5. “The Eruption of Vesuvius” by Pliny the Younger: Let me tell you, if I get caught anywhere near a volcanic eruption, I’m not going to sit down in the courtyard and read Livy like Pliny did. At least he confessed he was afraid; he actually thought the world was ending. If you had seen the sun blotted out during the day, I guess you might think the same.
  6. On Old Age by Cicero: Note to self: read this again on my 50th birthday. Cicero makes growing old seem like something to look forward to. In particular, I thought the section on the nearness of death pretty thought-provoking. The idea that the old already have what the young hope for, viz., a long life, is pretty powerful. The part about the old being less tempted to stupidity resulting from the influence of the passions was good, too.

One of the great things for me in organizing this project is that every week I look at hundreds of the greatest literary works in the history of humanity and wonder which few I’ll pick out to read over the next seven days. It’s like a pass to the best buffet in town, and I have to  resist the temptation to gorge. I hope all of you are enjoying the diet thus far.

[This post was originally published on this site’s parent blog, The Western Tradition.]

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About Dr. J

I am Professor of Humanities at Faulkner University, where I chair the Department of Humanities and direct online M.A. and Ph.D. programs based on the Great Books of Western Civilization. I am also Associate Editor of the Journal of Faith and the Academy and a member of the faculty at Liberty Classroom.
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9 Responses to Some People Need Killin’

  1. David says:

    Just joined so I am playing catch up on the readings- is there a pdf available of the entire seven year reading plan?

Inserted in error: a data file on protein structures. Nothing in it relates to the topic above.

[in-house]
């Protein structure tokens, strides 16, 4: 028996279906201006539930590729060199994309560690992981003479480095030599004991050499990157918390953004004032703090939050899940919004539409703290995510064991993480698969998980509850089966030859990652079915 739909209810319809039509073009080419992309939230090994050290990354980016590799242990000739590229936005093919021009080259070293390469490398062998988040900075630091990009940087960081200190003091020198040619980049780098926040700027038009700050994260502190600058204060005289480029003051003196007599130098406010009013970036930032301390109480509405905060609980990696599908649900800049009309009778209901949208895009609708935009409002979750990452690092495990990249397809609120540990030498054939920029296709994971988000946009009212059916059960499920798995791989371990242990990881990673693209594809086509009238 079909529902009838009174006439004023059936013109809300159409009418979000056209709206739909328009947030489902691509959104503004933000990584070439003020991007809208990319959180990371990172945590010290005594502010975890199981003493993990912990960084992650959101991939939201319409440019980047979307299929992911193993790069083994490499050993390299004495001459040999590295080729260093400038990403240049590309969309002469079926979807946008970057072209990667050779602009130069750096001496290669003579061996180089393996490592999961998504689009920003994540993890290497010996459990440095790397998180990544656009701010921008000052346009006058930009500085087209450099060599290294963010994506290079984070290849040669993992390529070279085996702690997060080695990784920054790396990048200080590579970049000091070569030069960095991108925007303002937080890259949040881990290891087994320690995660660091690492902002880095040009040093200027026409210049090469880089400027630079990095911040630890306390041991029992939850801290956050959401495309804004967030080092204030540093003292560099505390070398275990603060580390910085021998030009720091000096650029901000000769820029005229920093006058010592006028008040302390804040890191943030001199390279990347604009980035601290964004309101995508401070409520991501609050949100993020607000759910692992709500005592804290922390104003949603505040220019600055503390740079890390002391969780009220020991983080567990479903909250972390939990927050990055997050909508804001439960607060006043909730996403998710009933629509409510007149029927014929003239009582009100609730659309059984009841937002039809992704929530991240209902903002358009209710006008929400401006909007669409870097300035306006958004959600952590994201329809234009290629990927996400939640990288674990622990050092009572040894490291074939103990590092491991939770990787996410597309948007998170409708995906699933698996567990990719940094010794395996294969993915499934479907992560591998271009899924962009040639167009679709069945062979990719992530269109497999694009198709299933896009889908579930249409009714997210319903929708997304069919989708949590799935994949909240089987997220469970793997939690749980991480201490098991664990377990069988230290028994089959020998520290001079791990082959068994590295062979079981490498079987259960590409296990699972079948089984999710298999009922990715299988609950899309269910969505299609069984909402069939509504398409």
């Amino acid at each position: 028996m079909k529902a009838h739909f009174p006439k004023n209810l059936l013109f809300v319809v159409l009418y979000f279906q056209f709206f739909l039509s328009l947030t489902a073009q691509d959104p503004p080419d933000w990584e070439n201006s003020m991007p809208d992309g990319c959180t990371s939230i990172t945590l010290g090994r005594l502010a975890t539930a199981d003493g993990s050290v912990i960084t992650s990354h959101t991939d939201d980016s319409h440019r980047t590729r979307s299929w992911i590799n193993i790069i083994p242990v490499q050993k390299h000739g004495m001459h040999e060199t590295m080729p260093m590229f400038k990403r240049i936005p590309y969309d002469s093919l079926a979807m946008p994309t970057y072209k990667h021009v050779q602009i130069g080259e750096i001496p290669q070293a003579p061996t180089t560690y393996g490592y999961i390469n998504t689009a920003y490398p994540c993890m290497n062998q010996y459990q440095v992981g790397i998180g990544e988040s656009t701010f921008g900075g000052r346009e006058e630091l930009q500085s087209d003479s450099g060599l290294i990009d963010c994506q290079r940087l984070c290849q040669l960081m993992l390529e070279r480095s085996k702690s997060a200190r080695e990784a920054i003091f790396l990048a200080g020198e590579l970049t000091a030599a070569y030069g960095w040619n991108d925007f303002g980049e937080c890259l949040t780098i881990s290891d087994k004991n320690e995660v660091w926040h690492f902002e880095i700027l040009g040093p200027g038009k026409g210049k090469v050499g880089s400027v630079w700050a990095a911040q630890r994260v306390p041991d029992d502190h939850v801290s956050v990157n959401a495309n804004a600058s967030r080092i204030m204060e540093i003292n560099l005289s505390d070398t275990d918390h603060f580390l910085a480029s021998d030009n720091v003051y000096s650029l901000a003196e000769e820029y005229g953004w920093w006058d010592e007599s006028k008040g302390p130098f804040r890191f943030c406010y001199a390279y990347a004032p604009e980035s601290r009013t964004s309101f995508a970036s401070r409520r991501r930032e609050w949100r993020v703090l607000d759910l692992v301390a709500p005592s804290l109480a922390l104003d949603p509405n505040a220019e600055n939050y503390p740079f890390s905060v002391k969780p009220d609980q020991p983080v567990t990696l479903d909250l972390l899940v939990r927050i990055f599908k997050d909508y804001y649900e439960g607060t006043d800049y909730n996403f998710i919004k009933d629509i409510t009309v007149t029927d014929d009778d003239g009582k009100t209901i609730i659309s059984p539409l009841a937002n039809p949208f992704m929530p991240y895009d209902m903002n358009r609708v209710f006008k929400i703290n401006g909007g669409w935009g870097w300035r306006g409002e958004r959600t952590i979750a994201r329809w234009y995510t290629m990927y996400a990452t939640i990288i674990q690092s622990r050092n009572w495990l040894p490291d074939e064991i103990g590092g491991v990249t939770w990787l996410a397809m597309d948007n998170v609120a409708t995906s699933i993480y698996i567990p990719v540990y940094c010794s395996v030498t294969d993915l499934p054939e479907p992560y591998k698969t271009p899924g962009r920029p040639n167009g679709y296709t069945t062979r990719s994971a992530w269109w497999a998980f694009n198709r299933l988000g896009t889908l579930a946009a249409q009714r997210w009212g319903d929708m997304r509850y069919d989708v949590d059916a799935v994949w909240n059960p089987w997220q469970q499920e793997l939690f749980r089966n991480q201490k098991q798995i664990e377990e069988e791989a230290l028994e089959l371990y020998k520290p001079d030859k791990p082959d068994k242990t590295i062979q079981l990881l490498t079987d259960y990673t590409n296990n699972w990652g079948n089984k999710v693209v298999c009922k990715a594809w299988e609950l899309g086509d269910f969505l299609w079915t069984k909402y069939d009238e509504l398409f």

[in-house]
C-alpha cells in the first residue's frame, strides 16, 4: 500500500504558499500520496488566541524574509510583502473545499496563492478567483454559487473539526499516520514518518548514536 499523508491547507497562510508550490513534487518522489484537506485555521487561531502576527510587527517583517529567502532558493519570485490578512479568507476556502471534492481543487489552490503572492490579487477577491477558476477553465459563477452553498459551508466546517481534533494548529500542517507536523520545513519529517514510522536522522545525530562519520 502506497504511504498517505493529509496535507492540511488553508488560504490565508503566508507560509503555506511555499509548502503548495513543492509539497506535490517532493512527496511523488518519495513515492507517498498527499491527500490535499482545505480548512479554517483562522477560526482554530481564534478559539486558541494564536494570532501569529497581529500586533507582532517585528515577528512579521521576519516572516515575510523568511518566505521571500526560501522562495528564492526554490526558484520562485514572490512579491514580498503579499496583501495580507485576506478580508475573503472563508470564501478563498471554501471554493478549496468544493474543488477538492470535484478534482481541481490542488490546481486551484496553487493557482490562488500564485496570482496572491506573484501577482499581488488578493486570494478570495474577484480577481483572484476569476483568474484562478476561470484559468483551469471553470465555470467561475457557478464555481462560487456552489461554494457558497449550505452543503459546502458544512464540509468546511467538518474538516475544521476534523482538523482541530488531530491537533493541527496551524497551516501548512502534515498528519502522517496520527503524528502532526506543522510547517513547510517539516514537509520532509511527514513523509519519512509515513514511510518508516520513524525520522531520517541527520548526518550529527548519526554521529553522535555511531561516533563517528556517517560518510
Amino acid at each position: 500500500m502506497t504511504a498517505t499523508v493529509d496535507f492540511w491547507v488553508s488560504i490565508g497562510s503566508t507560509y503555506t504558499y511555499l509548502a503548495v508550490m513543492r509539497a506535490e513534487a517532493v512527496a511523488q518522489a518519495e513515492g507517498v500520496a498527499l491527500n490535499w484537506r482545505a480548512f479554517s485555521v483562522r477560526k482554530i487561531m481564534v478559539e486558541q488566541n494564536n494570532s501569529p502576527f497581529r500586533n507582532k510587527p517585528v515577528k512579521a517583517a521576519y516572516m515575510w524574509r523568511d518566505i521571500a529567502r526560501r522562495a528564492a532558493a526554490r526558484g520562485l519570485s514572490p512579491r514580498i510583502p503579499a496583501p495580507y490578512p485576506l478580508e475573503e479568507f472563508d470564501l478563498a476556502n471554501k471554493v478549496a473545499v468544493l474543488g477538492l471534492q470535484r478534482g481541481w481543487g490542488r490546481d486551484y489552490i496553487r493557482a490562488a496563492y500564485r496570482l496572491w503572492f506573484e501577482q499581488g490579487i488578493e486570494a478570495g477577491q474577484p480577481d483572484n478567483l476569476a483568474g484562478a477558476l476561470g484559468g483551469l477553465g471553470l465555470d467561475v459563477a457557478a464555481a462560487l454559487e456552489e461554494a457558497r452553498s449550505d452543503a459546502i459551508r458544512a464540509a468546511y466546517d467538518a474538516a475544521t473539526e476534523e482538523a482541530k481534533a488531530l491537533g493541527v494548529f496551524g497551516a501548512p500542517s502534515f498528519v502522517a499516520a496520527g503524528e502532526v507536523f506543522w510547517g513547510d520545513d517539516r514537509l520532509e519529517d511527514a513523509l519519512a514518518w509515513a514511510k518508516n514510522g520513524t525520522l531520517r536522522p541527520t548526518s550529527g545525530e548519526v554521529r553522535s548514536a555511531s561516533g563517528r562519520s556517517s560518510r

• Dr. J says:

      Hi, David! I am building the reading plan as I go, so there is no complete seven-year schedule anywhere. When I get a little time in the next week or two, I would like to put together a page with a schedule for the first year, and since you mention it, I might as well put a PDF version of the document there as well. Stay tuned.

      • David says:

        Excellent! I have just purchased the 60 volume set of Great Books at Half Price for $25O and was going to do the 10 yr. plan until I came across your blog. I decided right away that I preferred your plan because it was more comprehensive, a more interesting mix of readings, could be completed more quickly, and for your comments on the readings as well.

        I actually have ordered the Gateway series as well (I found a used set in very good condition for $50).

        Three hundred bucks for a liberal arts education doesn’t sound too bad at all 🙂

        Looking forward to the adventure!

        David

  2. Andy says:

    2. The Gettysburg Address